It is the Lions offence, however, that needs a wake-up call, and there is little evidence to suggest one is in the offing. The scheme under the direction of offensive coordinator Jarious Jackson is averaging just 236 yards offence in two games since securing a playoff spot. Bryan Burnham was the only receiver to hit the 1,000-yard mark this year. Lulay and Jennings have just three, 300-yard passing games all season.

Sutton, bothered by a leg strain last week, has suddenly become a target of opposing defences, averaging just 41 yards along the ground after nearly at a 100-yard clip previously in two games since being anointed as the feature tailback.

B.C. must get as many rushing yards as they figure to allow to have any chance in a game in which the Ticats start their playoff run with numerous receiving injuries but nonetheless the top-ranked offence under quarterback Jeremiah Masoli.

Masoli threw for 5,209 yards to beat Bo Levi Mitchell in one fewer game for second in league passing behind Mike Reilly this year.

“I don’t care about that. It’s 0-0 now; only thing that matters are playoff stats and playoff wins,” said Sutton. “I’m the kind of guy who believes I have to start the game and finish it.”

Sutton may well start and finish, but the Lions began the week toying with the idea of activating Jeremiah Johnson, which not only might provide an offensive changeup Sunday but help in the search for a missing special teams return game not aided much lately by an ailing Chris Rainey.

Jackson, whose offence is last among active teams, hopes the offensive malaise is merely a byproduct of the complacency evident the last two weeks.

“I don’t think there was anything wrong with scheme,” countered Jackson, who is under contract in 2019 to the Lions. “I just think it was more the guys (not) being locked in whereas this week if you got to get guys locked in then you got the wrong guys.

“The last couple of games the guys were content and let the opportunity (to host a home playoff game) slip.”

Ask Lulay and Sutton what it’s like to see a post-season appearance slip.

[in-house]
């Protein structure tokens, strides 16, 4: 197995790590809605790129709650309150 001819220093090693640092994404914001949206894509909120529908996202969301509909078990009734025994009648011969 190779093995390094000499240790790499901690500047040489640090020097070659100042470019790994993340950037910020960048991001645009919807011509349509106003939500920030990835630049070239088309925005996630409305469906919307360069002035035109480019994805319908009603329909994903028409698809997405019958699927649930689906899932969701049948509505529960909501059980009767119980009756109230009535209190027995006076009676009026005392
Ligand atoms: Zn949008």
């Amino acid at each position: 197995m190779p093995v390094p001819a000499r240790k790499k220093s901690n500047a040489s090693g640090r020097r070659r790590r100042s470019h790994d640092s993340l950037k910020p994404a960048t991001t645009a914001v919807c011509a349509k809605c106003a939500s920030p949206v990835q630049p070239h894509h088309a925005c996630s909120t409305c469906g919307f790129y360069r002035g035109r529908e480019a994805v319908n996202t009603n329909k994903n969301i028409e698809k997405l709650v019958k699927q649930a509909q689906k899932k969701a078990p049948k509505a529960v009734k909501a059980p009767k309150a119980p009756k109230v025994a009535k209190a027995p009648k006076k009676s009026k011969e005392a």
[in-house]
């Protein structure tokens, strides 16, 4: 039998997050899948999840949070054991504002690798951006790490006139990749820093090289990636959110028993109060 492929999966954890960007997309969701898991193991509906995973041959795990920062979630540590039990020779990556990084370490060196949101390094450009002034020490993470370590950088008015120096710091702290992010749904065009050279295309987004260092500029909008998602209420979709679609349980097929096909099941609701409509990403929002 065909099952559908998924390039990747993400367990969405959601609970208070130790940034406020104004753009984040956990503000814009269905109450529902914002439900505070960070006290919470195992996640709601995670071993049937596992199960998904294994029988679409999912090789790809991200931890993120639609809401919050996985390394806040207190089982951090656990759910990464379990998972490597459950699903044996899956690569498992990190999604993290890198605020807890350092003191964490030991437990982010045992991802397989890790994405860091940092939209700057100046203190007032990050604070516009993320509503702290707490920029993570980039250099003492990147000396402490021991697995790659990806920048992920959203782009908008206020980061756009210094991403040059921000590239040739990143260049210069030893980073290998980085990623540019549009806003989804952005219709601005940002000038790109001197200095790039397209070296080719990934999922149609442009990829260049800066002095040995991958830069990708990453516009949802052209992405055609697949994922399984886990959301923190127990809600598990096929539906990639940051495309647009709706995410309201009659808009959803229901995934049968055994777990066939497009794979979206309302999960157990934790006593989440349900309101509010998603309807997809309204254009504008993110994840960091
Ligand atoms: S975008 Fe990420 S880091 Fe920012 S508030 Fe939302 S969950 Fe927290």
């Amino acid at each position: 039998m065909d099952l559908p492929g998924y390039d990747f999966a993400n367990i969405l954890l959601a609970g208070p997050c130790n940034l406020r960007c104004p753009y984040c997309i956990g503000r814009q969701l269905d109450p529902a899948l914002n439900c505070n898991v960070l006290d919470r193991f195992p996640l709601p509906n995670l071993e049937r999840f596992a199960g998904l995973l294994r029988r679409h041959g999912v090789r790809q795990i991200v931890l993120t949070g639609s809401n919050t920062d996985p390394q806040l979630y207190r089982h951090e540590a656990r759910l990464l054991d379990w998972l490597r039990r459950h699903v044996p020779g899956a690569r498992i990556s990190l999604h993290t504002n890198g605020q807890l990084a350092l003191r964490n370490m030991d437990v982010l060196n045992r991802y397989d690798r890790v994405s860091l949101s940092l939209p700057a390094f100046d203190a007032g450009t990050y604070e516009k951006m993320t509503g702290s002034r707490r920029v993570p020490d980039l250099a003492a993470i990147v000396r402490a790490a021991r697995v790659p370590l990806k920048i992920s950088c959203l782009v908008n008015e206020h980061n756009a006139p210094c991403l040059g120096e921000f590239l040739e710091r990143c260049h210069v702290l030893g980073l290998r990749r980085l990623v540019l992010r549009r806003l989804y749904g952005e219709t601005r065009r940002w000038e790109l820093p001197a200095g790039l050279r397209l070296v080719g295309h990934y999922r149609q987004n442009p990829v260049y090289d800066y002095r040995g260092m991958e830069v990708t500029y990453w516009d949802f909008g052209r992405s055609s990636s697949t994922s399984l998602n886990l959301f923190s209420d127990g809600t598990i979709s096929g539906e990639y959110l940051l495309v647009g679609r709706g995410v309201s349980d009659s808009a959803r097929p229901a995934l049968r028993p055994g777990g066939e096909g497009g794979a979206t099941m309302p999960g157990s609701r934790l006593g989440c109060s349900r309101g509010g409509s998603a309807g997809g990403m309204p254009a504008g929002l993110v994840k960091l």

LIONS TALES: Coach Wally Buono said the Lions took linebacker Solomon Elimimian off the six-game injury list Tuesday to get a look at him in practice but the limited amount of team drills means more time will be required to make an assessment about the wrist ligament injury that has kept him out since July 29. “There’s no way of knowing until I actually play a game,” said Elimimian, who is moderately comfortable testing the wrist hitting against a tackling sled. Elimimian wore a protective corset to practice for the first time Tuesday… Manny Arceneaux and Rolly Lumbala were named as Lions nominees for two post-season awards. Arceneaux is up for the Tom Pate award recognizing community service. Lumbala is nominated for the Jake Gaudaur award which best represents the attributes of Canada’s veterans… A win Sunday and the Lions will fly back Nov. 15 to Ottawa after taking a charter flight immediately after facing the Tiger-Cats. B.C. will head to Hamilton a day early this week and have a full workout Friday at McMaster University not far from the athletic centre named after owner/philanthropist David Braley. Since winning the 2011 Grey Cup, B.C. is 1-5 in the playoffs and winless in five tries on the road.

Lowell Ullrich has covered the Lions since 1999 and was inducted into the Canadian Football Hall of Fame in 2014. He is also a contributor to TSN1040.